A great surprise on our return: our nephew stopped by to visit. We don't see him too often, and had certainly not expected to see him yesterday, so it was a special pleasure. He is a follower of The Buddha Diaries, and in fact started his own blog, The Wandering Jewish Dreamer--an apt title, which says a lot about him. He loves to travel, and gravitates constantly in the direction of his family's ancestral origin in Eastern Europe. His blog is, as I read it, a blend between autobiography and fiction, little quasi-Kafkan episodes which combine whimsy with a strange kind of earnestness. I'd love to see him get more consistent!
Anyway, Naftali--as a TBD reader--wanted to know what I thought about Tiger Woods and wondered why I had not written about him. I have purposely NOT been writing about Tiger Woods because all the world and her brother has been doing it for me. But just for Naftali, here's what I think: as I see it, it's about trust--and a sad reminder that trust is in very short supply these days. Tiger, particularly, crafted an image of trust for an adoring public, and must share ownership of it with those who bought into it. While I am personally sympathetic to his claims to privacy--his sex life is really none of my business--I believe he made a bargain with the devil in embracing the role of superstar and is now being called upon to pay his dues. Like John Edwards, who also projected the image of a cherubic, fresh-faced, squeaky-clean exception to the sleazy, feet-of-clay public figure we have come to expect, his breach of trust is all the more inviting for media scrutiny because of the discrepancy between image and reality.
It's okay to keep secrets. Indeed, it's often preferable to blurting everything out--especially when the "it" is one's personal dirty laundry. I know I write a great deal about what others prefer to keep to themselves---most notably my inner conflicts. I absolutely honor those who treat these matters as secret, private parts of their lives, parts I would consider it rude and intrusive to pry into, unless specifically invited.
Lies, though, are different, and I believe that--let alone the personal betrayal involved--Tiger was offering an implicit "truth" about himself to those who admired him, even worshipped him, and that his deception therefore is no different from a lie. Lies, as in Tiger's case, have an unfortunate way of coming back at you when the "real truth" is revealed, and cause infinite ripples of suffering to the perpetrator himself, to those he loves and who those love him, and so on, in ever-widening circles. I believe also that keeping a lie--unlike keeping a secret--is sure to cause lasting inner harm to the psyche. I don't wish to come off as self-righteous I have told lies myself, in my own life. I have told serious, hurtful lies, as I suspect most of us have done. And it has been important for me to recognize them and to know the consequences.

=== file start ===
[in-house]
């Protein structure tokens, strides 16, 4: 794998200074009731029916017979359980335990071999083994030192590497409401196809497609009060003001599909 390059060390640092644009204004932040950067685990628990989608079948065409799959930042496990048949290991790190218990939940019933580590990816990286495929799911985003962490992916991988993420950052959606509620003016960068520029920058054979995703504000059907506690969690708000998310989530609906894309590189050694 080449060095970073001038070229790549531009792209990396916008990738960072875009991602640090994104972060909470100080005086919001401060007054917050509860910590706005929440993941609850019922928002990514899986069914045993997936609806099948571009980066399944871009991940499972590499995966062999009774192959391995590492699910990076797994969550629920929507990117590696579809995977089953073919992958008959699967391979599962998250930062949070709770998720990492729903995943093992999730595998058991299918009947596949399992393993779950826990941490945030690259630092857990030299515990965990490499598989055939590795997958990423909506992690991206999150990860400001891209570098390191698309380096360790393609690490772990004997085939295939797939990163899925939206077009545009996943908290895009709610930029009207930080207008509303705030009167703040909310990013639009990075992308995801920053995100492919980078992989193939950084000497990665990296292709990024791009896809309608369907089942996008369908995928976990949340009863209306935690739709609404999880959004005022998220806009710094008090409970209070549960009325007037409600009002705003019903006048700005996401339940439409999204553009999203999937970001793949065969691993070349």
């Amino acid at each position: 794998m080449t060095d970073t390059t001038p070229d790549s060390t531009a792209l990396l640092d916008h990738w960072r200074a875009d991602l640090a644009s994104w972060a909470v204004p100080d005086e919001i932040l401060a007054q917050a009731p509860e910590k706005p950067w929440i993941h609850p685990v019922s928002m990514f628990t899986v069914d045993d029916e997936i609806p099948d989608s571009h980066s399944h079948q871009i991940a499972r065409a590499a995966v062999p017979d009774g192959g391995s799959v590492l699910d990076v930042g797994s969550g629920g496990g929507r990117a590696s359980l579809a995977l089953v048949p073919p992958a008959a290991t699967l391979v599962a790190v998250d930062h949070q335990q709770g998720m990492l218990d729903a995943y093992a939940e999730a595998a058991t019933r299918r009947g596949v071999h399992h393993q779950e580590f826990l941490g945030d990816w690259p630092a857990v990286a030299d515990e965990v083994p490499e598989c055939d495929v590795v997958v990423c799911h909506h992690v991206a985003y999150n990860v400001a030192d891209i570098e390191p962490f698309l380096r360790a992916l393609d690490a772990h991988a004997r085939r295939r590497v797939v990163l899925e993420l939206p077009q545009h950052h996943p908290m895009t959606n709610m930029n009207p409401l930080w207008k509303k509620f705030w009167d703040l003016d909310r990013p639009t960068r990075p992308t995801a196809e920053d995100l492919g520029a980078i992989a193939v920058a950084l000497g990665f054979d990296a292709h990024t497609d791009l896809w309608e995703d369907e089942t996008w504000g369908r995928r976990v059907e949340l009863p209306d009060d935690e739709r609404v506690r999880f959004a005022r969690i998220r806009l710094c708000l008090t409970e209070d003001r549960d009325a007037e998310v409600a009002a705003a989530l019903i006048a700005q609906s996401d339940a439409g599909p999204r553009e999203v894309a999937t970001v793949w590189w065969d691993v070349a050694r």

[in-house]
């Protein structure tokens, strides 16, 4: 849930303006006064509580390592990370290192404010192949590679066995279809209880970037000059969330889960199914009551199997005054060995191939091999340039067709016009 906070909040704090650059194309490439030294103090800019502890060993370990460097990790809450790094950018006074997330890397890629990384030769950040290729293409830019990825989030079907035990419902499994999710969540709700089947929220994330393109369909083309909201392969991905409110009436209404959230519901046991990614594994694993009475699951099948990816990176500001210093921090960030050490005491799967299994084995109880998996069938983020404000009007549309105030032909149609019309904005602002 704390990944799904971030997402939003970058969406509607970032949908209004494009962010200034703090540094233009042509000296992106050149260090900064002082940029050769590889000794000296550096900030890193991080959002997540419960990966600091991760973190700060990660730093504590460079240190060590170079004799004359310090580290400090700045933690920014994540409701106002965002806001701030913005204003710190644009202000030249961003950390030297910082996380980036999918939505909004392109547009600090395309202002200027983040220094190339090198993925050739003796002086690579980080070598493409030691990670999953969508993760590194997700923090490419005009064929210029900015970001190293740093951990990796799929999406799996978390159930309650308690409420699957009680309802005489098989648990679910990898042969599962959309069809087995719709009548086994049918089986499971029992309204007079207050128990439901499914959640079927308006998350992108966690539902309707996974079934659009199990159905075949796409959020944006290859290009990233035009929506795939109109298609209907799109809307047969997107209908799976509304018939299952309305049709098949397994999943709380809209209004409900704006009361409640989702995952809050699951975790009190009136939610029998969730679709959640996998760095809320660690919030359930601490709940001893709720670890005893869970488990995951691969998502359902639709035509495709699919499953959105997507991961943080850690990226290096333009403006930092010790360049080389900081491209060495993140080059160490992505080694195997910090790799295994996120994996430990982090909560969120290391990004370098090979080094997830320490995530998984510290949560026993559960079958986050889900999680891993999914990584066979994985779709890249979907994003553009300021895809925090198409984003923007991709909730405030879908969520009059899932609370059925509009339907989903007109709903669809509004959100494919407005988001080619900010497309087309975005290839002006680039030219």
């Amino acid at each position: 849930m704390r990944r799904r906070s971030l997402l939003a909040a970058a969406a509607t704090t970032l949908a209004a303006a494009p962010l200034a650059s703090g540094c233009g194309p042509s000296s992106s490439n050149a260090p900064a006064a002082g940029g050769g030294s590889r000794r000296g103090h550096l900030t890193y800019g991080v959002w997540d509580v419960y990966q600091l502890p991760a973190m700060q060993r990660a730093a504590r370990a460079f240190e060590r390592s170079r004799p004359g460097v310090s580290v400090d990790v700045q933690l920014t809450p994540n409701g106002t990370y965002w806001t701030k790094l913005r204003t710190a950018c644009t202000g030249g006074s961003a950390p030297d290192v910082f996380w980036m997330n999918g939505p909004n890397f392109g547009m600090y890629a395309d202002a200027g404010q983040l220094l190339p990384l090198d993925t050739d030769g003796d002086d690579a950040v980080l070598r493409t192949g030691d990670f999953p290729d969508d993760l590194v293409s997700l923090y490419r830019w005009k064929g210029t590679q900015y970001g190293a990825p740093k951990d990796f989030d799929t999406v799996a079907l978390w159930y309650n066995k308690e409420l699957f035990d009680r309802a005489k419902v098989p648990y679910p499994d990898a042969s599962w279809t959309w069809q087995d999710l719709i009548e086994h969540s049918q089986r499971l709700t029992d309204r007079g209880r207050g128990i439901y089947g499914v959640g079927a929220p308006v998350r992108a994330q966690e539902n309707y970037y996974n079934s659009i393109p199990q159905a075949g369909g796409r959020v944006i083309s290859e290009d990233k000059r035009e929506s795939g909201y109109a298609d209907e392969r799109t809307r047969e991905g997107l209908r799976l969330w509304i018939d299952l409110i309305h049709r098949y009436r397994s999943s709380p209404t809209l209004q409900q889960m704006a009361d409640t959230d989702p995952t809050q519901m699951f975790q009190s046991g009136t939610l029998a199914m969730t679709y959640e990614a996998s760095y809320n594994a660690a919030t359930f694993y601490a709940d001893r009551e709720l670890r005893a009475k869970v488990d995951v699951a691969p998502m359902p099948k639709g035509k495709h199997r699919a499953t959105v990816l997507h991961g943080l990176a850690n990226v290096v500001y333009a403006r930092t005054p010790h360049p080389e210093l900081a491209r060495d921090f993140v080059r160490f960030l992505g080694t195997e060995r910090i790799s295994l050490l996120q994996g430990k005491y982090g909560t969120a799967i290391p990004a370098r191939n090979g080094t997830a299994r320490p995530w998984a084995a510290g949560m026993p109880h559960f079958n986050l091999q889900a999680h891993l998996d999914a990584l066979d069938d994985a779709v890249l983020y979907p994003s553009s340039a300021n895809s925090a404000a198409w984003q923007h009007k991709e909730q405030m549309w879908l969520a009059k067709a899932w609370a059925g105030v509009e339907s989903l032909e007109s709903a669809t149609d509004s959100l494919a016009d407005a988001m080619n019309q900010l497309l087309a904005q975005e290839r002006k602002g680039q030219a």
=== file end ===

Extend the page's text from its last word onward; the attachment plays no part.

So I can feel compassionate toward Tiger without letting him off the hook. His lies were public, publicly hurtful to family, friends and fans, and he owes something more than the half-hearted, behind-the-curtain apology for "transgressions" that he offered. He needs a make-up. One way to start, in my judgment, would be to tell the truth---not as some kind of shameful public confession, but as a way of simply getting the facts of the matter out from under the carpet and being accountable for them. I honestly don't know how this would look. Not Oprah, for God's sake. But a serious public forum--a Charlie Rose, perhaps, or a Travis Smiley--which could avoid the salacious detail in favor of simple, factual honesty.
In his private life, a man must do his make-ups as best he can. But also, having prominently occupied public space, the Tiger will only be able to restore himself to favor if he finds the right way to do his public make-up too. Only then can the broken trust be re-established. That goes, as they say, with the territory. If he can manage it with the grace with which he drives a golf ball, he should do okay.